I think of our church like that. Into this church, into this household of faith, in behalf of this flock of the Lord, literally life has been poured, sacrifice has been made. I remember when we were building, I was trying to build this building across the street, our chapel building. I was marrying our young people all over the city; there was no chapel here at our church at all. There is hardly a church or a chapel in the city of Dallas in which I have not conducted wedding ceremonies for my own children, my own people, my own young people. And I just wanted a chapel so much, and began working for it, and preaching for it, and praying for it from the beginning. And in those days, when I was making an appeal for that building, there came a humble woman—a worker downtown, working in one of those offices downtown. And she brought to me a diamond ring, the only possession of worth that she had and took it off and put it in my hand and said, “This is for the new building.”
“Oh,” I said, “I don’t want to take that. No, no, you keep it.”
“Nay,” she said, “this is given to God for the new building.”
When she was so seriously ill in the hospital, one of her friends said to me, “You know, I wondered at that ring. I never saw her without it, but it disappeared. So that’s what she did with it.” And you know to this day, walking down that street, walking down that street, sometimes there will be a glint of light reflected by one of the facets of a stained-glass window in that building, and when I see it, and my eye catches it, I think of the glint of light that shines from that diamond ring, given to us by that humble girl working downtown.
You multiply that ten thousand times, and you’ll see the source and the depth of the blessings of God upon this flock of the Lord, this dear church. And that’s true of a life. Not only of a nation, of a state, of the Christian faith, of the church; it is true of the life: the good shepherd lays down his life for the sheep [John 10:11]. It is true of our children and the rearing of our little ones.
Recently—and I’ll tell you in a minute why it was brought to my mind. I had occasion to review something that moved my soul. I had held a revival meeting in one of the tremendously strategic churches in one of the great cities east of the Mississippi River. And their pastor was a gifted and illustrious man. I went to a Southern Baptist Convention on the other side of the Mississippi in a great city, and had just listened to that pastor, that man, preach the convention sermon. He did it in power and in the true spirit of Christ; he blessed the thousands who were there.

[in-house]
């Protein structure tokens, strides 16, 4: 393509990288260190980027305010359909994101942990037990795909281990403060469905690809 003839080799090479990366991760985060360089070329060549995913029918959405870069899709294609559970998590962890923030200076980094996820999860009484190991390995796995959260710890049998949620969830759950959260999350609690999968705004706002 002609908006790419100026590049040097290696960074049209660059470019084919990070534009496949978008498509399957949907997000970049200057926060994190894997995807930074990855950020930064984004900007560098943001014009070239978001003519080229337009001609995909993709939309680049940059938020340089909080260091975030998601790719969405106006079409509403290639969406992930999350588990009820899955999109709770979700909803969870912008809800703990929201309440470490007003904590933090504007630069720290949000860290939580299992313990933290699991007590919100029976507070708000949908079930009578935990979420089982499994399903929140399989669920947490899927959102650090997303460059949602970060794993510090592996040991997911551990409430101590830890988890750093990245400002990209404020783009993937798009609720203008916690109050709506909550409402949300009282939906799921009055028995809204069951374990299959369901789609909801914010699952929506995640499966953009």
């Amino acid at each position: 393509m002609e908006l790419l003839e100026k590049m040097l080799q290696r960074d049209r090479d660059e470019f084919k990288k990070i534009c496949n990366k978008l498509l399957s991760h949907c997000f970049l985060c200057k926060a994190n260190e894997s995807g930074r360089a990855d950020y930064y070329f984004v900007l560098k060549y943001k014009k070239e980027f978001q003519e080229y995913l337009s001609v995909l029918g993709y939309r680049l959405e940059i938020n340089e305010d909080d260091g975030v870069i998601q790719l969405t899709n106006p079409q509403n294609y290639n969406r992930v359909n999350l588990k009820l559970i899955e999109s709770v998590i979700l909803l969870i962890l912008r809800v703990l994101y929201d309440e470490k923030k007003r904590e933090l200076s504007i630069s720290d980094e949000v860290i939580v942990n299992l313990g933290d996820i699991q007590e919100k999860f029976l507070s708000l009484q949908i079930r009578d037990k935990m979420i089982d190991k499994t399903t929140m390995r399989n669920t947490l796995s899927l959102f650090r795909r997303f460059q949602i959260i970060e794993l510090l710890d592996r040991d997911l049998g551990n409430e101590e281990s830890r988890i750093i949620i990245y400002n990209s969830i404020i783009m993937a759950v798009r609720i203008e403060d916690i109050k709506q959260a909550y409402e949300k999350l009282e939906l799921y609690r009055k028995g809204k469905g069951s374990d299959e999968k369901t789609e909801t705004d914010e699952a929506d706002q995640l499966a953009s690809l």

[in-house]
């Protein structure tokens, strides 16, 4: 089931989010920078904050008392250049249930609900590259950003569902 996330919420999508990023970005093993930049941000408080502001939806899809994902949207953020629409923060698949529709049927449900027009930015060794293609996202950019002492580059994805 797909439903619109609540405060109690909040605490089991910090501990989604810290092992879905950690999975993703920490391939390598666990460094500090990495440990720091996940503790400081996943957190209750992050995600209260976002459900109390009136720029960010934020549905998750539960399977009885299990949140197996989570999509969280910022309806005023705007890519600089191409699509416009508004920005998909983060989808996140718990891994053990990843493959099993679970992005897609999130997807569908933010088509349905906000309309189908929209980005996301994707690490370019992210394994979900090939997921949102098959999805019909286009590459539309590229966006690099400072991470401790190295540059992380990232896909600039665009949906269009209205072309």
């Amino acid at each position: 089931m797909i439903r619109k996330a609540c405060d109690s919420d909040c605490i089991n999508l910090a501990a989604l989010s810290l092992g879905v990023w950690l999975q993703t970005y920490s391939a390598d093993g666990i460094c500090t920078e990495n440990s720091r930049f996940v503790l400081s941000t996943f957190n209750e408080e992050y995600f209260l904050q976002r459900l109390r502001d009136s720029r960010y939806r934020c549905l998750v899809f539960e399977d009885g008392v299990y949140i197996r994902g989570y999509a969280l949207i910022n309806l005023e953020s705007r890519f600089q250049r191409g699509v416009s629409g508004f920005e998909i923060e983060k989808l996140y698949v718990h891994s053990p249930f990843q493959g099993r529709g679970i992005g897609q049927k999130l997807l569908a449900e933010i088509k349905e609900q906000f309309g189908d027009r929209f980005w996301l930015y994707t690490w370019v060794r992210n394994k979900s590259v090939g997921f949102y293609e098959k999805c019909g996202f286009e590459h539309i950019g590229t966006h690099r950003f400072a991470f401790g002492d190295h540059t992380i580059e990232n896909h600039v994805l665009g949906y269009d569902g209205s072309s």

In a plane riding back to Dallas, there was a businessman seated next to me. We began to talk; he was a Methodist, reared in a little town in Tennessee. And as we conversed, he found out that I was a Baptist minister. “Oh,” he said, “you are a Baptist preacher. Well,” he said, “let me tell you. In the little town in which I grew up, there was a girl who gave birth to an unnamed, illegitimate child. And as it was,” he said, “in the little town in those days, she was covered with shame and disgrace.” Growing up in a little town, I knew exactly what he meant. The girl was disgraced and lived in shame. So he said she moved to the edge of the little town, and there in a humble cottage, she took in washing and reared that little boy. “I went to school with him,” he said, “we called him little Willy. And she worked and slaved, raising that little boy, giving him music lessons and speaking lessons and all that she could do for that little boy. Then she worked and sent him through high school. Then she kept on slaving and working and sent him through college. And,” he said, “did you know he became a minister and she sent him through the seminary?” And he said to me, “I have been told that he’s one of the great preachers of the Baptist denomination.” He said, “I wonder if you’ve ever heard of him?” I said, “What is his name?” And he said, “His name is…” and he called the name of that illustrious minister, whom I had just heard as he delivered the sermon at the Southern Baptist Convention. So that is little Willy, and that is the child into which that mother poured her very life.
Why it came back to me just now is, I was talking recently to an associate pastor of the church, and I said to him, “Did you know that?” He said, “Yes, yes, I knew that.” And then he said to me, “You cannot know the depths of the reverence and love by which he took care of his mother all the days of her life.” That man is in heaven now. And I can believe that in the shepherd’s crown [1 Peter 5:4], given to those who minister to the flock, if he is given a worthy reward in glory, he shares it with that wonderful mother. That is the good shepherd who giveth his life for the sheep [John 10:11].
Are not these ennobling things from God? And do they not encourage us in the faith and in the work of our Lord? We have a great purpose, a tremendous dedication, and that is it: that God might use, and bless, and sanctify all that we have and are to the reaching, and the blessing, and the winning of others.
Does God speak to you, does He? Does God say something to you, does He? If He does, would you answer with your life? [Romans 10:8-13]. Would you do it now? In a moment we shall stand and sing a hymn of appeal. And while we sing it, a family you, a couple, or just one somebody you, down a stairway, down an aisle, “Here I am, pastor, today I come.” Do it now, make the decision now, come now, while we stand and while we sing.